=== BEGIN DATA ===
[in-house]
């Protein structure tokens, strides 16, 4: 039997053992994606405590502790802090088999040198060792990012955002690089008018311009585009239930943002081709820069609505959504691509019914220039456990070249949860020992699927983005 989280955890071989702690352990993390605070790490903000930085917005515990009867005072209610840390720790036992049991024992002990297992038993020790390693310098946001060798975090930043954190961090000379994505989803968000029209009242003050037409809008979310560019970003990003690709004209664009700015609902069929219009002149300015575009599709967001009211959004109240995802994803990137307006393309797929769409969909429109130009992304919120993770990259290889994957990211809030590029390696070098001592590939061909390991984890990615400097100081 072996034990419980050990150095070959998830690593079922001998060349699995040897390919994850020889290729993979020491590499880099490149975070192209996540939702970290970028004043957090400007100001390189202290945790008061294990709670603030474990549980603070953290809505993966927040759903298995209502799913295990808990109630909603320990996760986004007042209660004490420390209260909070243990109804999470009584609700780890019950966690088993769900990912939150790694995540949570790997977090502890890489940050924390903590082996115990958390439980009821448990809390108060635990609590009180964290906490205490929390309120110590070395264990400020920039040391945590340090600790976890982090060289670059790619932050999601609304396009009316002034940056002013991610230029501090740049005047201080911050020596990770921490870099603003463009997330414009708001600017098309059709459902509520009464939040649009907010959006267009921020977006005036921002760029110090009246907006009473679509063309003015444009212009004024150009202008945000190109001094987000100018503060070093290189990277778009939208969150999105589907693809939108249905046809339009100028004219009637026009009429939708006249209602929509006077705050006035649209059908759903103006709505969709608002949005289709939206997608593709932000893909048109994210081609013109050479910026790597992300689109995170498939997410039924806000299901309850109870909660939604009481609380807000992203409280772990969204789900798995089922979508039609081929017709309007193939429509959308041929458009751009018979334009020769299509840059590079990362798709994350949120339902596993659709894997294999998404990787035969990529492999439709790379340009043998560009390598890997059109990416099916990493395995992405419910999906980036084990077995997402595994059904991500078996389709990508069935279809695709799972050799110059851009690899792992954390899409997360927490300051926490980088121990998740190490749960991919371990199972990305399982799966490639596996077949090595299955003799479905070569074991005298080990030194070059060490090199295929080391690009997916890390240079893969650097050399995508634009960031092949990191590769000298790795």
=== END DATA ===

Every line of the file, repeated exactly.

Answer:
[in-house]
């Protein structure tokens, strides 16, 4: 039997053992994606405590502790802090088999040198060792990012955002690089008018311009585009239930943002081709820069609505959504691509019914220039456990070249949860020992699927983005 989280955890071989702690352990993390605070790490903000930085917005515990009867005072209610840390720790036992049991024992002990297992038993020790390693310098946001060798975090930043954190961090000379994505989803968000029209009242003050037409809008979310560019970003990003690709004209664009700015609902069929219009002149300015575009599709967001009211959004109240995802994803990137307006393309797929769409969909429109130009992304919120993770990259290889994957990211809030590029390696070098001592590939061909390991984890990615400097100081 072996034990419980050990150095070959998830690593079922001998060349699995040897390919994850020889290729993979020491590499880099490149975070192209996540939702970290970028004043957090400007100001390189202290945790008061294990709670603030474990549980603070953290809505993966927040759903298995209502799913295990808990109630909603320990996760986004007042209660004490420390209260909070243990109804999470009584609700780890019950966690088993769900990912939150790694995540949570790997977090502890890489940050924390903590082996115990958390439980009821448990809390108060635990609590009180964290906490205490929390309120110590070395264990400020920039040391945590340090600790976890982090060289670059790619932050999601609304396009009316002034940056002013991610230029501090740049005047201080911050020596990770921490870099603003463009997330414009708001600017098309059709459902509520009464939040649009907010959006267009921020977006005036921002760029110090009246907006009473679509063309003015444009212009004024150009202008945000190109001094987000100018503060070093290189990277778009939208969150999105589907693809939108249905046809339009100028004219009637026009009429939708006249209602929509006077705050006035649209059908759903103006709505969709608002949005289709939206997608593709932000893909048109994210081609013109050479910026790597992300689109995170498939997410039924806000299901309850109870909660939604009481609380807000992203409280772990969204789900798995089922979508039609081929017709309007193939429509959308041929458009751009018979334009020769299509840059590079990362798709994350949120339902596993659709894997294999998404990787035969990529492999439709790379340009043998560009390598890997059109990416099916990493395995992405419910999906980036084990077995997402595994059904991500078996389709990508069935279809695709799972050799110059851009690899792992954390899409997360927490300051926490980088121990998740190490749960991919371990199972990305399982799966490639596996077949090595299955003799479905070569074991005298080990030194070059060490090199295929080391690009997916890390240079893969650097050399995508634009960031092949990191590769000298790795």